As I think I mentioned, I am at a conference in Savannah, GA. It’s a conference of the American Academy of Adoption Attorneys (that would be AAAA) and also a subgroup of that group, the American Academy of Assisted Reproductive Technology Attorneys (AAARTA). I’m an honorary member of the latter group, which is a wonderful thing to be as this is an amazing group of lawyers–people who are talented and also committed to doing things right.
I listened to a program about international surrogacy today and learned something new that might be of interest to folks reading this. The question being discussed was citizenship of children born using surrogacy in India.
If the intended parents are US citizens, and if one or both of them provide gametes for the creation of the child, then the child can be recognized as a US citizen. This is true even if the intended parents are not recognized as legal parents under the local law. To put this slightly differently, the citizenship of the child does not depend on the parental status of the IPs. It depends on the genetic link.
You can also say the reverse–even if the intended parents are recognized as legal parents under local law, this does not make their child an US citizen. For citizenship, the parents have to demonstrate the genetic link. So there may be instances where gametes were used that did not come from the parents–this might be because the parents obtained third-party gametes and it might be because other gametes were mistakenly used by the clinic involved. It matters not. If the genetic test does not demonstrate the relationship the intended parent/gamete provider and the child, the child is not a US citizen.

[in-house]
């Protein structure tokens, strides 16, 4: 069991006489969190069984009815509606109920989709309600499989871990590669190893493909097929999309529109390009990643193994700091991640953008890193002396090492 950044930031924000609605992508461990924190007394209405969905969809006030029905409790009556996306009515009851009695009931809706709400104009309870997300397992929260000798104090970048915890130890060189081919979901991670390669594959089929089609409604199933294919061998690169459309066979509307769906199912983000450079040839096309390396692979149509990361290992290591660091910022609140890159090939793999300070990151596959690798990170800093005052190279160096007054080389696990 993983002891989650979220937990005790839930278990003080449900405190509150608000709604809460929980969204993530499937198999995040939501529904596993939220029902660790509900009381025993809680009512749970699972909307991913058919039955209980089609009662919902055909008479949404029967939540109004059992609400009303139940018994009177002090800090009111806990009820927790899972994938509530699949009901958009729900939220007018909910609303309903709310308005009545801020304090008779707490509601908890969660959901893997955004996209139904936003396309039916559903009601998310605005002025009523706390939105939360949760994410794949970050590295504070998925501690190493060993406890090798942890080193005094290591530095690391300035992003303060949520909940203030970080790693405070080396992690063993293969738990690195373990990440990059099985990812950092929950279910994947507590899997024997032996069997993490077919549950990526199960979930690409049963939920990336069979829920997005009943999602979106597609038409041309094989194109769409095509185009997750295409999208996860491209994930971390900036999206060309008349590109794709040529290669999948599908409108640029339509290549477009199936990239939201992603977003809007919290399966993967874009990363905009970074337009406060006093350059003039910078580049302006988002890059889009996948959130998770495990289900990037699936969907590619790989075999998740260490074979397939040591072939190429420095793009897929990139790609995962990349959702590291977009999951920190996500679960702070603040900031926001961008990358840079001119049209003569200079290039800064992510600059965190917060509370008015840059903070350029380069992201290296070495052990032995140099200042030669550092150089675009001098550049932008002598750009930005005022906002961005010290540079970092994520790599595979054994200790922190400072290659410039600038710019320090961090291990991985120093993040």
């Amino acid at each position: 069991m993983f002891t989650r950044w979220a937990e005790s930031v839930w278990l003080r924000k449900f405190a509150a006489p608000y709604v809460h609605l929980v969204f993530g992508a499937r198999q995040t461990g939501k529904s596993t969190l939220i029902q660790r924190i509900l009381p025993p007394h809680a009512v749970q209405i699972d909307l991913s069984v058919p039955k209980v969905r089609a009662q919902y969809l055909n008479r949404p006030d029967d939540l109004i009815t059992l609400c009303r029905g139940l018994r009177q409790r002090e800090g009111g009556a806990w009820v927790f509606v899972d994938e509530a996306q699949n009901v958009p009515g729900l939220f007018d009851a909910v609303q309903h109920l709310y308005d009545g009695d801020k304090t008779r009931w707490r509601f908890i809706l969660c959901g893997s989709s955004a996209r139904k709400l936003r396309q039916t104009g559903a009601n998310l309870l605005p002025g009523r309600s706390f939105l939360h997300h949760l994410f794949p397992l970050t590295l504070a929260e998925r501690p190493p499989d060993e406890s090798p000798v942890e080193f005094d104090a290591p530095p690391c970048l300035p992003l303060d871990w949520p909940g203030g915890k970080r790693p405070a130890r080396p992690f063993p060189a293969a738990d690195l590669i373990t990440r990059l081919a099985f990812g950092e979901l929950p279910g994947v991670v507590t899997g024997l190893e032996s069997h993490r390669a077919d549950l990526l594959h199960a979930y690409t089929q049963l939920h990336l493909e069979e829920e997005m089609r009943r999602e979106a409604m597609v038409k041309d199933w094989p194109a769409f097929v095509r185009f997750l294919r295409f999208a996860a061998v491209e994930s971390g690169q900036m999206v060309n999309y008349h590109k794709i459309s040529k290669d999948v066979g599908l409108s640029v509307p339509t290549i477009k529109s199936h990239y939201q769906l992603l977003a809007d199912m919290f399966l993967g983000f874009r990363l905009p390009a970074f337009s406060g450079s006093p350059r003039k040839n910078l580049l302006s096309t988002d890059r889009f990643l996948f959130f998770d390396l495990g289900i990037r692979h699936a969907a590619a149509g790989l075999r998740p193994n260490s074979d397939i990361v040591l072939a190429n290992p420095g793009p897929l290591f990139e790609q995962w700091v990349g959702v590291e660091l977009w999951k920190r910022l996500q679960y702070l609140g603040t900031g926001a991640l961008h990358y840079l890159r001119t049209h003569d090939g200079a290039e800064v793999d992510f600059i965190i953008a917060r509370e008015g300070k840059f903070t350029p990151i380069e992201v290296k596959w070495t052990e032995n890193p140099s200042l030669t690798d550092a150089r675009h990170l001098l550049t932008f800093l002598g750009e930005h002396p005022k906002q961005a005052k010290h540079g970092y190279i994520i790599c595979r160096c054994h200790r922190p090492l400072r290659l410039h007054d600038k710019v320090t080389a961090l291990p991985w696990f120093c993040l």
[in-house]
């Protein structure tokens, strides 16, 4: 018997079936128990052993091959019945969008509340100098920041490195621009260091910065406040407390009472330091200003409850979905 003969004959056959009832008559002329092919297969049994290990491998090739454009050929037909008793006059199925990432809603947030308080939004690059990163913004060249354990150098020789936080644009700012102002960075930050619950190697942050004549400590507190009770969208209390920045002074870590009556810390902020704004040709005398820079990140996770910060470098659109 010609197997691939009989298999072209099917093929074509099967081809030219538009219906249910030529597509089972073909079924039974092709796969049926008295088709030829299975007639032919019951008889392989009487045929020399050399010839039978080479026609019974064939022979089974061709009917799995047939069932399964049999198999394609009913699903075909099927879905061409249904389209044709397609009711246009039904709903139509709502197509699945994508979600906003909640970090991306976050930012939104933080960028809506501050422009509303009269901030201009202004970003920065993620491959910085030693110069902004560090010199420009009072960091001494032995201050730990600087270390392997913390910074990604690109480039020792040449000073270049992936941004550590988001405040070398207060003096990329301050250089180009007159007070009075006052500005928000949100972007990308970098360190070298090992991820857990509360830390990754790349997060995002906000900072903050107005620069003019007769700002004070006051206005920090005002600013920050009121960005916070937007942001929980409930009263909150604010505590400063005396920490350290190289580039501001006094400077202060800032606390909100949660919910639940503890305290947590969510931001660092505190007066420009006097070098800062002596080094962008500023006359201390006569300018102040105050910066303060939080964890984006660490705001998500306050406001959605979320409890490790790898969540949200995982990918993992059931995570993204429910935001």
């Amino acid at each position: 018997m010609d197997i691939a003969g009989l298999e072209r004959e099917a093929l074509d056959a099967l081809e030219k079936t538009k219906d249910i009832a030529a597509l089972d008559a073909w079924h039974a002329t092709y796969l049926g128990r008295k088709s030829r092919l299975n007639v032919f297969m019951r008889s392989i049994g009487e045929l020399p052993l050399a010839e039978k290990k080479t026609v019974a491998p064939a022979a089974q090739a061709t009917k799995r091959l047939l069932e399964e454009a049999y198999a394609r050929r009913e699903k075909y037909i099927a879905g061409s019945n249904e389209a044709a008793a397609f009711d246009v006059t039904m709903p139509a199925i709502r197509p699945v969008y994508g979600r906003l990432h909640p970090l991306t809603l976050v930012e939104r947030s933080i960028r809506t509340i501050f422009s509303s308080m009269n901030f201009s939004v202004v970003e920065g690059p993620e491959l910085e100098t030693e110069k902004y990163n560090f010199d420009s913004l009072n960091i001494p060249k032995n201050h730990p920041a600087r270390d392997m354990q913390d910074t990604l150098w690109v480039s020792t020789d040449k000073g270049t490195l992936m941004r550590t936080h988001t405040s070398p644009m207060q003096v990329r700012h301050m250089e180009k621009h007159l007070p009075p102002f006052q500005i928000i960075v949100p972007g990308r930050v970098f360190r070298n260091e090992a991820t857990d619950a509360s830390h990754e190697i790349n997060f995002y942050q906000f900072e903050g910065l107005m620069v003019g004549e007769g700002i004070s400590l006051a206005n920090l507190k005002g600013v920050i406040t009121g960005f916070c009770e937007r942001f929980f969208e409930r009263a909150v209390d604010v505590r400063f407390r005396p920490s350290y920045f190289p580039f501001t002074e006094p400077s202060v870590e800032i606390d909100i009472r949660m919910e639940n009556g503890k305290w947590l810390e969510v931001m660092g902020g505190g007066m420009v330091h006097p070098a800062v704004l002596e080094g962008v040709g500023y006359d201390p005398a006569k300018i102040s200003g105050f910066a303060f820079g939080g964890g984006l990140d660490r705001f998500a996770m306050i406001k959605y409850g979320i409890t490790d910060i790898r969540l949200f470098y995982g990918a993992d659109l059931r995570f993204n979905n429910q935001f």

What then is the citizenship of the child? I don’t know. Some countries (the US is one) consider any child born in the country to be a citizen. But not all countries do this. If India does this, then the child is a citizen of India, but if India does not, then the child may be stateless–a citizen of no country.
There are more complications. If a child is conceived using gametes from an anonymous provider, then that cannot possibly be the basis for US citizenship. But if the child is conceived using gametes from a known provider who is a US citizen, then the connection to that person might be used to establish US citizenship. However, the citizenship needs to be established in India before the child can be brought to the US and it may be that the gamete provider needs to appear there. (It’s also possible that paperwork can overcome this problem.)
I’m not an expert on this aspect of the law–way far from it. My main point here is to demonstrate that things are complicated and that it’s really important to have good legal advice before heading down this road. But there’s also something really interesting here: Parentage may not be determined by genetics but US citizenship is. Citizenship is not tied to parentage–it’s tied to genetics. For me, this is definitely in the “learn something new every day” category.
(If case you are wondering, it’s quite clear that US citizens can adopt children overseas and the children can become US citizens. I don’t mean to suggest that the genetic connection is necessary in all cases.)